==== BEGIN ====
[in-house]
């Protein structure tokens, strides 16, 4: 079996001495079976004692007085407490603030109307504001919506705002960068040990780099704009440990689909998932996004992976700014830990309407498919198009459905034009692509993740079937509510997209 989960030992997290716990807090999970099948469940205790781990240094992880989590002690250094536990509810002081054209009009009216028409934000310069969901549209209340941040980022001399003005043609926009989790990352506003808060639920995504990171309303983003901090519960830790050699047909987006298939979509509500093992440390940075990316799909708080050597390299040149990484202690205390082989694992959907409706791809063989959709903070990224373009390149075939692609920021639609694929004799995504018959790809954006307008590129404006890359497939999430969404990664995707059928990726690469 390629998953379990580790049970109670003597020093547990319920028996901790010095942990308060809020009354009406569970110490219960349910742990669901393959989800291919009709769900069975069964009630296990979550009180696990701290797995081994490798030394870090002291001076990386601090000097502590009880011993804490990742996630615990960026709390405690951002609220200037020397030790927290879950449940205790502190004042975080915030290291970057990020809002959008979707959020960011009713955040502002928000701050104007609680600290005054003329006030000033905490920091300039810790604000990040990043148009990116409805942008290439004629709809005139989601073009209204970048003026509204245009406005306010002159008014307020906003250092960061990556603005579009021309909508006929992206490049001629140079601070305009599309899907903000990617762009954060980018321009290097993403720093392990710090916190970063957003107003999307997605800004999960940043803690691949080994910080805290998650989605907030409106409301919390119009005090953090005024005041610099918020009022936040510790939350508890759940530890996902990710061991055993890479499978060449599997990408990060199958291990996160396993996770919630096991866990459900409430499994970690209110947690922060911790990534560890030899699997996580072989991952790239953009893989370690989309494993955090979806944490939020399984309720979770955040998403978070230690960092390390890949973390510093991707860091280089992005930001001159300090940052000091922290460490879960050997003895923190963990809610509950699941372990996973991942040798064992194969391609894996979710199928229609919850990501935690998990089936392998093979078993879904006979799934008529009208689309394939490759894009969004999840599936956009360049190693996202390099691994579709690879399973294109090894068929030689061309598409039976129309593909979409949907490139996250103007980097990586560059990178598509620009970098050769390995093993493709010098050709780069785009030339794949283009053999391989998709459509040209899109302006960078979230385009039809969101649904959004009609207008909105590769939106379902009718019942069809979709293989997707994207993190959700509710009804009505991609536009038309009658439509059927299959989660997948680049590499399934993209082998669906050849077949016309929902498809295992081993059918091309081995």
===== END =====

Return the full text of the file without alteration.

[in-house]
């Protein structure tokens, strides 16, 4: 079996001495079976004692007085407490603030109307504001919506705002960068040990780099704009440990689909998932996004992976700014830990309407498919198009459905034009692509993740079937509510997209 989960030992997290716990807090999970099948469940205790781990240094992880989590002690250094536990509810002081054209009009009216028409934000310069969901549209209340941040980022001399003005043609926009989790990352506003808060639920995504990171309303983003901090519960830790050699047909987006298939979509509500093992440390940075990316799909708080050597390299040149990484202690205390082989694992959907409706791809063989959709903070990224373009390149075939692609920021639609694929004799995504018959790809954006307008590129404006890359497939999430969404990664995707059928990726690469 390629998953379990580790049970109670003597020093547990319920028996901790010095942990308060809020009354009406569970110490219960349910742990669901393959989800291919009709769900069975069964009630296990979550009180696990701290797995081994490798030394870090002291001076990386601090000097502590009880011993804490990742996630615990960026709390405690951002609220200037020397030790927290879950449940205790502190004042975080915030290291970057990020809002959008979707959020960011009713955040502002928000701050104007609680600290005054003329006030000033905490920091300039810790604000990040990043148009990116409805942008290439004629709809005139989601073009209204970048003026509204245009406005306010002159008014307020906003250092960061990556603005579009021309909508006929992206490049001629140079601070305009599309899907903000990617762009954060980018321009290097993403720093392990710090916190970063957003107003999307997605800004999960940043803690691949080994910080805290998650989605907030409106409301919390119009005090953090005024005041610099918020009022936040510790939350508890759940530890996902990710061991055993890479499978060449599997990408990060199958291990996160396993996770919630096991866990459900409430499994970690209110947690922060911790990534560890030899699997996580072989991952790239953009893989370690989309494993955090979806944490939020399984309720979770955040998403978070230690960092390390890949973390510093991707860091280089992005930001001159300090940052000091922290460490879960050997003895923190963990809610509950699941372990996973991942040798064992194969391609894996979710199928229609919850990501935690998990089936392998093979078993879904006979799934008529009208689309394939490759894009969004999840599936956009360049190693996202390099691994579709690879399973294109090894068929030689061309598409039976129309593909979409949907490139996250103007980097990586560059990178598509620009970098050769390995093993493709010098050709780069785009030339794949283009053999391989998709459509040209899109302006960078979230385009039809969101649904959004009609207008909105590769939106379902009718019942069809979709293989997707994207993190959700509710009804009505991609536009038309009658439509059927299959989660997948680049590499399934993209082998669906050849077949016309929902498809295992081993059918091309081995």